New York Daily News

Updated: February 28, 2016, 12:53 PM

  

 

PBA President Pat Lynch says CCRB chair Richard Emery should ‘resign or be fired’ 

BY JOHN MARZULLI

JAMES KEIVOM/NEW YORK DAILY NEWS
Patrolmen's Benevolent Association President Pat Lynch has said CCRB chair Richard Emery needs to either resign or be fired.

The head of the Civilian Complaint Review Board should “resign or be fired,” the head of the Patrolmen’s Benevolent Association said Sunday.

PBA President Pat Lynch told AM 970 radio host John Catsimatidis that CCRB chair Richard Emery can’t overcome the conflict posed by his law firm’s plaintiffs who have made CCRB complaints and are suing the city.

“This is wrong. He needs to resign or be fired,” Lynch said. “He cannot fulfill the city’s charter, which demands investigations are fair and independently done, and more importantly impartially done. You can’t investigate a case that your firm is doing to make money off of.”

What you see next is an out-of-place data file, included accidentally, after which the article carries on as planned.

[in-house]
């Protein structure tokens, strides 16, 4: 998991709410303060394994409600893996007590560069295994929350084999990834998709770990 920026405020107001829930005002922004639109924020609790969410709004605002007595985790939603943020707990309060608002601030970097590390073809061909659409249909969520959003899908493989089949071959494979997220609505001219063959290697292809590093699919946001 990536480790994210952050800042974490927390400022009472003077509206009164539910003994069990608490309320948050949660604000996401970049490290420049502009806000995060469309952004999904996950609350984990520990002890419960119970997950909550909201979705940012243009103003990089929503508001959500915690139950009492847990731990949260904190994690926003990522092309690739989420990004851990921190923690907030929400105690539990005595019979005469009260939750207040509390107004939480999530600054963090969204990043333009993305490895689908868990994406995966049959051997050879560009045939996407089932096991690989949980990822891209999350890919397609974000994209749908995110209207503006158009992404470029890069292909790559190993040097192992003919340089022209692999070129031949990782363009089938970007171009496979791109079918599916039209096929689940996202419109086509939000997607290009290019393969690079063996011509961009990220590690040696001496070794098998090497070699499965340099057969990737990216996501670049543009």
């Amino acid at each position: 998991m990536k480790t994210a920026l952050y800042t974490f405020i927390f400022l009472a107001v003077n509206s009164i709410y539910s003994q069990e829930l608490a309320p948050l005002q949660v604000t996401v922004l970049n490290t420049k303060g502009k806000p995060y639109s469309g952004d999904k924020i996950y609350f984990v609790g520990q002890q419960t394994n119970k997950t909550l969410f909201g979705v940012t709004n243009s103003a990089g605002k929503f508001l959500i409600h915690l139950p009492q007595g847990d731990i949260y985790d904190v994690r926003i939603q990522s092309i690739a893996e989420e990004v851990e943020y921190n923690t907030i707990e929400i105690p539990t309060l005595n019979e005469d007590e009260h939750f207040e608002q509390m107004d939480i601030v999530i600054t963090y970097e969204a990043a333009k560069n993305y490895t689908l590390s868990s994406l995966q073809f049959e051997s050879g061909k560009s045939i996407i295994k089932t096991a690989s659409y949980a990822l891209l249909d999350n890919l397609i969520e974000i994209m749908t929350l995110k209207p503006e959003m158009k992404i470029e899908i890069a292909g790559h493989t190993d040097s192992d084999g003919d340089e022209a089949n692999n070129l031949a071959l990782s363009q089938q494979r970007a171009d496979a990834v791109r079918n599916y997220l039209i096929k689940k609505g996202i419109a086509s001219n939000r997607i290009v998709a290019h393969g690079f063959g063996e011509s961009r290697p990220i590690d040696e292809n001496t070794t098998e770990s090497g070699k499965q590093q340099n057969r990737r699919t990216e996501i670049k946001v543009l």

A review by the Daily News found that Emery’s firm brought in lawsuit settlements and legal fees totaling more than $1 million in suits against the city and cops when Emery got the CCRB gig.

Emery said last week that his firm would turn away any client who had a complaint substantiated by a CCRB panel that included Emery, a move beyond what was required of him by the Conflicts of Interest Board, which granted him permission to keep his name on the law firm.

He said he was considering giving up any share of profits derived from suits in cases that involve the CCRB.

Emery also apologized for accusing police unions of “squealing like a stuck pig” in their efforts to drive him out. “I have the utmost respect for policing as a civic function and police officers as people and publicly servants who selflessly serve us all,” he said.

But Lynch said those moves aren’t enough.

“It’s just wrong and no matter how you twist it, you can’t make it right,” he said.

Lynch also slammed the City Council for voting itself a 32% raise, to $148,000 a year.

“Remember New York City police officers are one of the lowest paid in the country, but the City Council, who sit in the safety of the Council chambers at City Hall, can give themselves not only the raise that [an independent commission recommended], but they tacked on $10,000,” he said. “It’s disgraceful and it’s just morally wrong.”